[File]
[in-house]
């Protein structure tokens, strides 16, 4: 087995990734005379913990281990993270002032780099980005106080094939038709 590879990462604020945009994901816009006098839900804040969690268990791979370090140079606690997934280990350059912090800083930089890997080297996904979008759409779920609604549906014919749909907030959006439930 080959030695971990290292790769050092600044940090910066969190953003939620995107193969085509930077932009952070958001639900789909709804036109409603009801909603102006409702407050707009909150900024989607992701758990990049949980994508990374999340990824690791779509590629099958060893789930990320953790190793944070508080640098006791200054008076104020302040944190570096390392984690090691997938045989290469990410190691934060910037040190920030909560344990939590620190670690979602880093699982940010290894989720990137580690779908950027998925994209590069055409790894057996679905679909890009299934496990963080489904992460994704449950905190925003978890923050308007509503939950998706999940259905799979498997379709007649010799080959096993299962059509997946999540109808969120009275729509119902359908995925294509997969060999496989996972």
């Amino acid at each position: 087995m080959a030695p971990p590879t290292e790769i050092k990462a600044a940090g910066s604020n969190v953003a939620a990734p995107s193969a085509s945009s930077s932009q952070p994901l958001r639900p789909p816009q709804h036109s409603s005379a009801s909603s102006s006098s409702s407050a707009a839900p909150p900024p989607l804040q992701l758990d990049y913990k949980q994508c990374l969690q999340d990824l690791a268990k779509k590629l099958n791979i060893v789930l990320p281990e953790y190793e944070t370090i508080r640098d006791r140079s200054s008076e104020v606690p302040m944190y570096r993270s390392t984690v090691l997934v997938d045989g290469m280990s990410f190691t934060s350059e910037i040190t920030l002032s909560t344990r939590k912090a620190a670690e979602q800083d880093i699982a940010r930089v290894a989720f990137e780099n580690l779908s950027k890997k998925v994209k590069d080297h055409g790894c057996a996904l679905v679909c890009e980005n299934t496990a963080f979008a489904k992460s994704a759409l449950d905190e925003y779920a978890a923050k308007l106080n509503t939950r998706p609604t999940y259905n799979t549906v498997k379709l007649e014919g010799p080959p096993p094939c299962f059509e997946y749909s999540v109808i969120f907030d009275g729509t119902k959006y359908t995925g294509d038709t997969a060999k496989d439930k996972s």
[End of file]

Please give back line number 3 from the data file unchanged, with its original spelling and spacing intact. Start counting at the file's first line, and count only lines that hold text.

């Amino acid at each position: 087995m080959a030695p971990p590879t290292e790769i050092k990462a600044a940090g910066s604020n969190v953003a939620a990734p995107s193969a085509s945009s930077s932009q952070p994901l958001r639900p789909p816009q709804h036109s409603s005379a009801s909603s102006s006098s409702s407050a707009a839900p909150p900024p989607l804040q992701l758990d990049y913990k949980q994508c990374l969690q999340d990824l690791a268990k779509k590629l099958n791979i060893v789930l990320p281990e953790y190793e944070t370090i508080r640098d006791r140079s200054s008076e104020v606690p302040m944190y570096r993270s390392t984690v090691l997934v997938d045989g290469m280990s990410f190691t934060s350059e910037i040190t920030l002032s909560t344990r939590k912090a620190a670690e979602q800083d880093i699982a940010r930089v290894a989720f990137e780099n580690l779908s950027k890997k998925v994209k590069d080297h055409g790894c057996a996904l679905v679909c890009e980005n299934t496990a963080f979008a489904k992460s994704a759409l449950d905190e925003y779920a978890a923050k308007l106080n509503t939950r998706p609604t999940y259905n799979t549906v498997k379709l007649e014919g010799p080959p096993p094939c299962f059509e997946y749909s999540v109808i969120f907030d009275g729509t119902k959006y359908t995925g294509d038709t997969a060999k496989d439930k996972s």